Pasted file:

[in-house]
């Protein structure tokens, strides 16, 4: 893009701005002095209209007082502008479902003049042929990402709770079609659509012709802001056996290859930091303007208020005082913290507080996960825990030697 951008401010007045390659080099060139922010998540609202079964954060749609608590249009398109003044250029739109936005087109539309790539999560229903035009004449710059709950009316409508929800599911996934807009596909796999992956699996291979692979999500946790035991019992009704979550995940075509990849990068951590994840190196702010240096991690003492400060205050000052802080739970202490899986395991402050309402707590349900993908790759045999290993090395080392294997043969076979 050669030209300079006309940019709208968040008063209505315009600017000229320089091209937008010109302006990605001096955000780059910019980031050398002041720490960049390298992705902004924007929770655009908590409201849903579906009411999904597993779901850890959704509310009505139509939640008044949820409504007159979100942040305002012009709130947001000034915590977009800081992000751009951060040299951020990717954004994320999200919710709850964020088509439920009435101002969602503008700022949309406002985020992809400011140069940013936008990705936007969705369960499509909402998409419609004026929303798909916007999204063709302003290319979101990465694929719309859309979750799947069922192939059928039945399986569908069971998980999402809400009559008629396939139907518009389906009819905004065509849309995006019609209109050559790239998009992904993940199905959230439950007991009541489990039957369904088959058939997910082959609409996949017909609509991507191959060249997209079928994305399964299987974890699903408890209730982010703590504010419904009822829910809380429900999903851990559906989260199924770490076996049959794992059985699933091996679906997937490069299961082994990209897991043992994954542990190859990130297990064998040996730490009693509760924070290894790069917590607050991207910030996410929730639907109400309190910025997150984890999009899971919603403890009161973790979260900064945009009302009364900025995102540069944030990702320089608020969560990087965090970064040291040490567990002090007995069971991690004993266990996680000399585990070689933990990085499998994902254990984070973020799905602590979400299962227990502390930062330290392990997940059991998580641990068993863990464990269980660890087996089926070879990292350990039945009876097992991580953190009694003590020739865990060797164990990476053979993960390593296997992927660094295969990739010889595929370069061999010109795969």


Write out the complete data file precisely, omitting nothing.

[in-house]
């Protein structure tokens, strides 16, 4: 893009701005002095209209007082502008479902003049042929990402709770079609659509012709802001056996290859930091303007208020005082913290507080996960825990030697 951008401010007045390659080099060139922010998540609202079964954060749609608590249009398109003044250029739109936005087109539309790539999560229903035009004449710059709950009316409508929800599911996934807009596909796999992956699996291979692979999500946790035991019992009704979550995940075509990849990068951590994840190196702010240096991690003492400060205050000052802080739970202490899986395991402050309402707590349900993908790759045999290993090395080392294997043969076979 050669030209300079006309940019709208968040008063209505315009600017000229320089091209937008010109302006990605001096955000780059910019980031050398002041720490960049390298992705902004924007929770655009908590409201849903579906009411999904597993779901850890959704509310009505139509939640008044949820409504007159979100942040305002012009709130947001000034915590977009800081992000751009951060040299951020990717954004994320999200919710709850964020088509439920009435101002969602503008700022949309406002985020992809400011140069940013936008990705936007969705369960499509909402998409419609004026929303798909916007999204063709302003290319979101990465694929719309859309979750799947069922192939059928039945399986569908069971998980999402809400009559008629396939139907518009389906009819905004065509849309995006019609209109050559790239998009992904993940199905959230439950007991009541489990039957369904088959058939997910082959609409996949017909609509991507191959060249997209079928994305399964299987974890699903408890209730982010703590504010419904009822829910809380429900999903851990559906989260199924770490076996049959794992059985699933091996679906997937490069299961082994990209897991043992994954542990190859990130297990064998040996730490009693509760924070290894790069917590607050991207910030996410929730639907109400309190910025997150984890999009899971919603403890009161973790979260900064945009009302009364900025995102540069944030990702320089608020969560990087965090970064040291040490567990002090007995069971991690004993266990996680000399585990070689933990990085499998994902254990984070973020799905602590979400299962227990502390930062330290392990997940059991998580641990068993863990464990269980660890087996089926070879990292350990039945009876097992991580953190009694003590020739865990060797164990990476053979993960390593296997992927660094295969990739010889595929370069061999010109795969």